Jarren Duran is electric
Jun 07, 2023
By Michael Hurley
August 2, 2023 / 10:27 AM / CBS Boston
BOSTON -- Chaim Bloom had another whimper of a trade deadline, leaving a lackluster feeling around Boston on Tuesday afternoon. Yet while the chief baseball officer may not believe the 2023 team is worth investing in, the wind was not taken out of the sails of Jarren Duran before Tuesday night's game in Seattle.
The 26-year-old added another unique highlight to his reel when he once again showed off his rare blend of raw speed and creative base running on the big league stage.
This time, it came in the top of the fifth, with the Red Sox leading 3-1. Down 0-2 in the count, Duran turned on an inside fastball from Bryce Miller, lacing a single between the first and second baseman for a base hit. Or so everybody thought.
With right fielder Dominic Canzone playing deep toward the warning track, Duran's eyes widened as he took a sharp turn at first base while deciding to stretch this single into a double. Canzone got to the ball around the same time that Duran hit first base, and he fired a strike to second base to try to beat the runner. Duran, though, was just too fast, sliding in safely for a rather uncommon two-bagger.
How many people in your entire life have you ever seen turn this routine base hit into a double? pic.twitter.com/FZJB8oMrai
NESN color commentator Will Middlebrooks, who's seen quite a bit of baseball in his life, couldn't help but laugh out loud after seeing that display from Duran. Suffice it to say, the lightning bolt batting gloves are an appropriate choice.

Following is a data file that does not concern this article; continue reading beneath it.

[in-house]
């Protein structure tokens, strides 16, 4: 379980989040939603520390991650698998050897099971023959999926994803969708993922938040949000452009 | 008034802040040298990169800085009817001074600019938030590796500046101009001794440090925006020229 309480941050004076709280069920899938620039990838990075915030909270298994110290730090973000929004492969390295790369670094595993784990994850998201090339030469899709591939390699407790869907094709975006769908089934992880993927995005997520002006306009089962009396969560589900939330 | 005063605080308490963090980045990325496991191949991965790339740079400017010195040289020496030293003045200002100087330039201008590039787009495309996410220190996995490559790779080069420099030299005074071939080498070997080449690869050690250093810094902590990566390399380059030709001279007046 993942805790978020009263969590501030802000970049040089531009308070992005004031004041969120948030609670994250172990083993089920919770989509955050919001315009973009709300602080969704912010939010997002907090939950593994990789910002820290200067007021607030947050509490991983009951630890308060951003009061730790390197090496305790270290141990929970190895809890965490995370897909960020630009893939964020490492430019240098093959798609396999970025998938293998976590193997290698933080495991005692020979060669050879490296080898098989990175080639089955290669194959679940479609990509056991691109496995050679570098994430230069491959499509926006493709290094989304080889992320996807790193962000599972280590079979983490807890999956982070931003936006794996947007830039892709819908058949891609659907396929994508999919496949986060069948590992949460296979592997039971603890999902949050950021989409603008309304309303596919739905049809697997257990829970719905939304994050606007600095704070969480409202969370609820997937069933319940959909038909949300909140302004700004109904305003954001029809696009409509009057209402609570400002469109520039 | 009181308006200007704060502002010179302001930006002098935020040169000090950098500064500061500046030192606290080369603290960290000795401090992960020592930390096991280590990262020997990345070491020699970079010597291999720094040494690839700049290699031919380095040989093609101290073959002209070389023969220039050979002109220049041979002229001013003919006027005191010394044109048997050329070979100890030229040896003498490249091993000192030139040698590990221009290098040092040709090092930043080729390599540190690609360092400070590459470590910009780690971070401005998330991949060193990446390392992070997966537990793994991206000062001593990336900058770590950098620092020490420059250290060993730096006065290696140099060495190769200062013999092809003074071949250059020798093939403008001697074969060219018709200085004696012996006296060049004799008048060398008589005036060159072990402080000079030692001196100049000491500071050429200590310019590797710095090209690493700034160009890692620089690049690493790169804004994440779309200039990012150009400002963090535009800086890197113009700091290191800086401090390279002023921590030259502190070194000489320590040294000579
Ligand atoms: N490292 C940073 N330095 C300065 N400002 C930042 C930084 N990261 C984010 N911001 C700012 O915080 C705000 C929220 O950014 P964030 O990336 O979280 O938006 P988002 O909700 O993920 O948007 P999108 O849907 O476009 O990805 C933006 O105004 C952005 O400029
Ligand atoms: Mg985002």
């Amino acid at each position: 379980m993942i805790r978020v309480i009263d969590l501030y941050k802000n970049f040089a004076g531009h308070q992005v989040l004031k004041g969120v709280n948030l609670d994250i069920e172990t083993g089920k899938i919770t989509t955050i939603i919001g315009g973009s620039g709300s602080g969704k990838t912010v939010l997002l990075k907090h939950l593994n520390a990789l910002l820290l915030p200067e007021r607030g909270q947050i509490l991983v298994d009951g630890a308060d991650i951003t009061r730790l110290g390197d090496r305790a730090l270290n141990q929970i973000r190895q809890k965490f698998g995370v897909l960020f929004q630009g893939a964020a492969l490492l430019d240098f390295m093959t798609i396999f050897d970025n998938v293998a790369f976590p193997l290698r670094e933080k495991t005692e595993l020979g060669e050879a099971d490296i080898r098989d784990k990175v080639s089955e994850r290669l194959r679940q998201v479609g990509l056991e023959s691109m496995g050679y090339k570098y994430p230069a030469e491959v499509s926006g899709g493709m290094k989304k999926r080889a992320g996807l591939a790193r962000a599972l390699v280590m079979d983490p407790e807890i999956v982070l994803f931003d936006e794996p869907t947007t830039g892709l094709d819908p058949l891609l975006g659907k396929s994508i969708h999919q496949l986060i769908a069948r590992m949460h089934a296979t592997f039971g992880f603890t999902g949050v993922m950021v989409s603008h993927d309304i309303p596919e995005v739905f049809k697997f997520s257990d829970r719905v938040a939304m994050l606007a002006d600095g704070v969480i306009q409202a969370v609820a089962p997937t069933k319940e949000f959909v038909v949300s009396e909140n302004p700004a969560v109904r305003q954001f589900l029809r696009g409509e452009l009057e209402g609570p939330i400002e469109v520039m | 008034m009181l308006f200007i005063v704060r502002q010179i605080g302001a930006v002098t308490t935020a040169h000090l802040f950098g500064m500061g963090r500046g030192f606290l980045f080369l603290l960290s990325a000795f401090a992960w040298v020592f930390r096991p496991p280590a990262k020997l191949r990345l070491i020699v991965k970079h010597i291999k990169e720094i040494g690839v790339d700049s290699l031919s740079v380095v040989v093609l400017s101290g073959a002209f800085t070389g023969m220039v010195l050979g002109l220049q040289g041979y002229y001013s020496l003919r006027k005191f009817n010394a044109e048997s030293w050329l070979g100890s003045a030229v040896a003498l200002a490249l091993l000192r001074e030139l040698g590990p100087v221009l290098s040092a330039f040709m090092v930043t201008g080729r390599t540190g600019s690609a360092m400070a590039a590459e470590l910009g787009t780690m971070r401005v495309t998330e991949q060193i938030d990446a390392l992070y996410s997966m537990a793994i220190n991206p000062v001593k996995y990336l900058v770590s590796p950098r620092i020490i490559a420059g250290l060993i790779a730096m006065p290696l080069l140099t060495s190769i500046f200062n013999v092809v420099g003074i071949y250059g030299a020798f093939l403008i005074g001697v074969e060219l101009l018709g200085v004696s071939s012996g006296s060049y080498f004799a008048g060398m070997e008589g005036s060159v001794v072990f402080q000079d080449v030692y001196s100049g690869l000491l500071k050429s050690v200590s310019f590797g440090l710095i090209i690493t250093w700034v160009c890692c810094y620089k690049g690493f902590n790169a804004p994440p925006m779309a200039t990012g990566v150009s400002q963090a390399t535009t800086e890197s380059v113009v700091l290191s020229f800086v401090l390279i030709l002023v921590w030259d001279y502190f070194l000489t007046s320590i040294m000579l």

As it turned out, the extra base wasn't needed, per se, as Alex Verdugo came up next and homered, allowing Duran to lightly jog the rest of the way around the bases.
Still, it was merely the latest evidence that Duran possesses a special level of speed. He also turned on the jets to make an inning-ending catch to prevent a Seattle run from scoring in the bottom of the sixth.
That's just Jarren. pic.twitter.com/XiQ5mFxSE8
One night earlier, Duran stole second base ... and scored.
JUST JARREN DURAN THINGS. pic.twitter.com/5Z53WLucnz
That happens every 36 years or so.
According to @EliasSports, Jarren Duran became the first Red Sox player to score on a play he stole 2nd base since Ellis Burks on July 31, 1987, exactly 36 years ago to the day. pic.twitter.com/mLGFrkLbLB
Occasionally, Duran's hyper-aggressiveness backfires, like when he got gunned down at the plate in the first inning against the Mets a couple of weekends ago, but the net results have been a major positive this season.
After Tuesday's hit, Duran now has 32 doubles in 86 games this season. He's tied for third in Major League Baseball in doubles, despite playing in 19 fewer games than the league leaders. He's just four behind Freddie Freeman for the league lead, despite Freeman taking a whopping 134 more at-bats this season. He's also one behind Matt Chapman for second (98 more at-bats than Duran), and he's tied with Christian Walker (105 more at-bats).
He's stolen 23 bases, which ranks seventh in the AL, while getting caught just twice (though one was a pickoff). Though his 311 plate appearances leave him unqualified for the league leaders, he ranks sixth in the AL with an .865 OPS among players with at least 300 plate appearances.
Overall, Duran has benefited from some good luck, as his .407 BABIP will attest. But certain elements of his game have nothing at all to do with good fortune. Tuesday's hustle double would qualify as one of them.
The speed has been evident since Duran first burst onto the big league scene in 2021 ...
Jarren Duran can FLY. 🏃♂️💨 pic.twitter.com/mPft5I4inq
... and the play when he scored from second on a routine flyout in 2022 spring training offered a glimpse into this rare ability on the base paths.
Jarren Duran just tagged and scored from 2nd on a fly ball to center. 😱Unreal speed. pic.twitter.com/QZNHQRSAdd
The difference in those seasons, though, was that Duran was far from a complete player. Despite the speed, his defense was shaky, and he had a .622 OPS combined in 2021 and 2022. This year, he's putting it all together. And the end result more often than not is pure electricity.
First published on August 2, 2023 / 10:27 AM
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